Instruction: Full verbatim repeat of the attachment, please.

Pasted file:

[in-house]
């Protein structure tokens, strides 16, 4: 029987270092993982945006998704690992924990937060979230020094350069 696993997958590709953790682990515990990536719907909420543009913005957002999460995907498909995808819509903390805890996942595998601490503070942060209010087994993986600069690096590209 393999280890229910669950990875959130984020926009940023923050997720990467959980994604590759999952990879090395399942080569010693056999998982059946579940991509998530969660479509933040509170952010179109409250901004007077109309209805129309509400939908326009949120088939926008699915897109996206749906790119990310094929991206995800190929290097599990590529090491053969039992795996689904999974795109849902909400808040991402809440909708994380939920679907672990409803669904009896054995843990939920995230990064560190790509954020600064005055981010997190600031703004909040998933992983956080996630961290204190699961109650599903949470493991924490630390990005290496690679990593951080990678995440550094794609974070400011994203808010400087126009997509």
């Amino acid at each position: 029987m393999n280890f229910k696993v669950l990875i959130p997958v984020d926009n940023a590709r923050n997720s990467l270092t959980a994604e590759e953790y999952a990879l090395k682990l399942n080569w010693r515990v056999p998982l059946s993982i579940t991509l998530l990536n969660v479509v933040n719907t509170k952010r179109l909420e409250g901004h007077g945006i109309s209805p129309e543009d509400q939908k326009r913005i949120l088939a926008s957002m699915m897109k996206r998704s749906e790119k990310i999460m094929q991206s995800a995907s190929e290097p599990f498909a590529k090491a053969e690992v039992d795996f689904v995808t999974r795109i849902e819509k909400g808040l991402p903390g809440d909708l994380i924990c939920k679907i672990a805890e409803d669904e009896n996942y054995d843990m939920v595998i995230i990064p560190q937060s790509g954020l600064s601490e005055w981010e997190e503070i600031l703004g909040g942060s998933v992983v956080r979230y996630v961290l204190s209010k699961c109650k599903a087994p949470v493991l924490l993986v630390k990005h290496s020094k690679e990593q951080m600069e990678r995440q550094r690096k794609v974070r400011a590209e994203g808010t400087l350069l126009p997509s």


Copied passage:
[in-house]
């Protein structure tokens, strides 16, 4: 029987270092993982945006998704690992924990937060979230020094350069 696993997958590709953790682990515990990536719907909420543009913005957002999460995907498909995808819509903390805890996942595998601490503070942060209010087994993986600069690096590209 393999280890229910669950990875959130984020926009940023923050997720990467959980994604590759999952990879090395399942080569010693056999998982059946579940991509998530969660479509933040509170952010179109409250901004007077109309209805129309509400939908326009949120088939926008699915897109996206749906790119990310094929991206995800190929290097599990590529090491053969039992795996689904999974795109849902909400808040991402809440909708994380939920679907672990409803669904009896054995843990939920995230990064560190790509954020600064005055981010997190600031703004909040998933992983956080996630961290204190699961109650599903949470493991924490630390990005290496690679990593951080990678995440550094794609974070400011994203808010400087126009997509």
């Amino acid at each position: 029987m393999n280890f229910k696993v669950l990875i959130p997958v984020d926009n940023a590709r923050n997720s990467l270092t959980a994604e590759e953790y999952a990879l090395k682990l399942n080569w010693r515990v056999p998982l059946s993982i579940t991509l998530l990536n969660v479509v933040n719907t509170k952010r179109l909420e409250g901004h007077g945006i109309s209805p129309e543009d509400q939908k326009r913005i949120l088939a926008s957002m699915m897109k996206r998704s749906e790119k990310i999460m094929q991206s995800a995907s190929e290097p599990f498909a590529k090491a053969e690992v039992d795996f689904v995808t999974r795109i849902e819509k909400g808040l991402p903390g809440d909708l994380i924990c939920k679907i672990a805890e409803d669904e009896n996942y054995d843990m939920v595998i995230i990064p560190q937060s790509g954020l600064s601490e005055w981010e997190e503070i600031l703004g909040g942060s998933v992983v956080r979230y996630v961290l204190s209010k699961c109650k599903a087994p949470v493991l924490l993986v630390k990005h290496s020094k690679e990593q951080m600069e990678r995440q550094r690096k794609v974070r400011a590209e994203g808010t400087l350069l126009p997509s």